We are absolutely a book reading and book story tale loving family. When it comes to school every once in a while I enjoy the hand holding a comprehension guide can provide such as those from Progeny Press. We have been blessed this summer with the Minstrel in the Tower E-Guide from their Lower Elementary (K-3) selections of study guides to work through with AppleBlossom. At this time she is six years old and has just finished her second grade curriculum. She will turn seven in this summer.
We received a PDF study guide and I printed off all of chapter one, and then select pages from chapters there on out for the purposes of this review. Right now we are finishing up studying Ancient Egyptian history and moving into Greece and Rome. We have not yet started on the Middle Ages, Renaissance, and Reformation. However, for this review, I thought she would be intrigued by the story that I know we plan to read and study in the 2018 school year so I jumped in.
I wasn’t the only one to jump in! AppleBlossom read the book in a day and then read it again and proceeded to tell me all about it. I got out our chapter one worksheets and we read through it orally at first. There was a question she did have to go back and read for further comprehension, but mostly she was able to interact with me orally to get the answers understood. When I asked her to do the dictionary work on her own and I would then check it with her in a bit, sensitivity and the tears came out. So while she can read like a bibliophile, she still needs help with comprehension and the actually act of writing out and interacting with comprehension questions on a page. She can narrate, she can discuss, and dictate. But interacting with questions on a page makes her balk and thus I think that Progeny Press provides a great guide for us to use for true learning capabilities and increasing her skills.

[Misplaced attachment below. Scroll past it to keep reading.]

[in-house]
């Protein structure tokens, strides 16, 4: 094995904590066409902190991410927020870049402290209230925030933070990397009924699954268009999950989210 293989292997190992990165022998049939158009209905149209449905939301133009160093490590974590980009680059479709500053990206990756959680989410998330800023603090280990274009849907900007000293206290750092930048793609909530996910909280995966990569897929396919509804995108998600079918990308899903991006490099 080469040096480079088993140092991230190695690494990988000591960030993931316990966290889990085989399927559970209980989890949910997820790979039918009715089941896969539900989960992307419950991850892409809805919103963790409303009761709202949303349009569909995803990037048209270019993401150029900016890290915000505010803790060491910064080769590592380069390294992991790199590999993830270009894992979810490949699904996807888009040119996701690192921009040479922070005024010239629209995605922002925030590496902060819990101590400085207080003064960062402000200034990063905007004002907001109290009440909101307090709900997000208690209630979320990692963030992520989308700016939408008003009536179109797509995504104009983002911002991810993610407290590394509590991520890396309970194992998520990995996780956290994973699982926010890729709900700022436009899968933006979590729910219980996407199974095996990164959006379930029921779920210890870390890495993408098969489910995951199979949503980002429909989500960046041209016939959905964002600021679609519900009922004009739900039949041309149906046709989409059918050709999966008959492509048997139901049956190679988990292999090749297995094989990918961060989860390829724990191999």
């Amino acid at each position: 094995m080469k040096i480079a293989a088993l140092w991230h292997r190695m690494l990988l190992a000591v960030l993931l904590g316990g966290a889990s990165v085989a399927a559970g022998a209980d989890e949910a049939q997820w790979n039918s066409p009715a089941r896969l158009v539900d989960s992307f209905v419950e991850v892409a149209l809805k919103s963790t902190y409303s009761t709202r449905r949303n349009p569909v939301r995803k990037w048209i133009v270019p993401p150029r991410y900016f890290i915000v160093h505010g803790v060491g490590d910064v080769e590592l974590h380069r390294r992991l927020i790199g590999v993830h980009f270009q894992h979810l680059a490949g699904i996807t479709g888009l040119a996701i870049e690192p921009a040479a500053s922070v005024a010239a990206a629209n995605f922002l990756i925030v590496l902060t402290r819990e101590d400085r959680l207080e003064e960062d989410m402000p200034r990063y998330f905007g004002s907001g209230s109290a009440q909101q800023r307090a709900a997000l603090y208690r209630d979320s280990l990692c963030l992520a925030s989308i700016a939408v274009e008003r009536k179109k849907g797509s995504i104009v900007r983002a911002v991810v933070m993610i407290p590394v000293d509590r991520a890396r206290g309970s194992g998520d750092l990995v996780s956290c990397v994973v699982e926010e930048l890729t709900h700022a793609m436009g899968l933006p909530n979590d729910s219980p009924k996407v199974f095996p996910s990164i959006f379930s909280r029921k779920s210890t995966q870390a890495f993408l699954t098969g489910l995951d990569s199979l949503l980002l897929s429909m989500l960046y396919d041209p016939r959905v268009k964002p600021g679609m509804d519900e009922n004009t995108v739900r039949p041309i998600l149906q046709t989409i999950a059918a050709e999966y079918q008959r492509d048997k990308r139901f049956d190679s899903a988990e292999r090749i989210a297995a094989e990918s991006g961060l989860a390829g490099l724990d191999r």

What did we get?
The PDF we received appears to be what you would find in a CD version, but is available immediately upon PDF download as an E-Guide. Our guide is copyright 1993, but still going strong and worth every penny. Staring with a Synopsis, Background Information, Author biography, and Before-you-read Activities there is plenty to do, utilize, and discuss!
So many things to keep your students brains working and moving forward on truly comprehending what they are reading. One thing that I love is the variety. The vocabulary excerises are not all identical with just new words woven in. There are multiple choice sections, fill in the blank sections, and even synonym and alphabetical work.
The Lower Elementary Level comprehension guides are exactly the right amount of skill level for my duaghter to currently being working on. As I’ve said before, Progeny Press is one of the golden names for comprehension guides. In 2015, we reviewed another of their K-3 E-Guides in Miss Rumphius and enjoyed that title also.
Going through this guide with a child has been quite interesting. One can read a book with a glance and be done with it. However, going through and dissecting the story with a backing in scripture is enlightening and just might teach my children to take things further in their everyday reading adventures.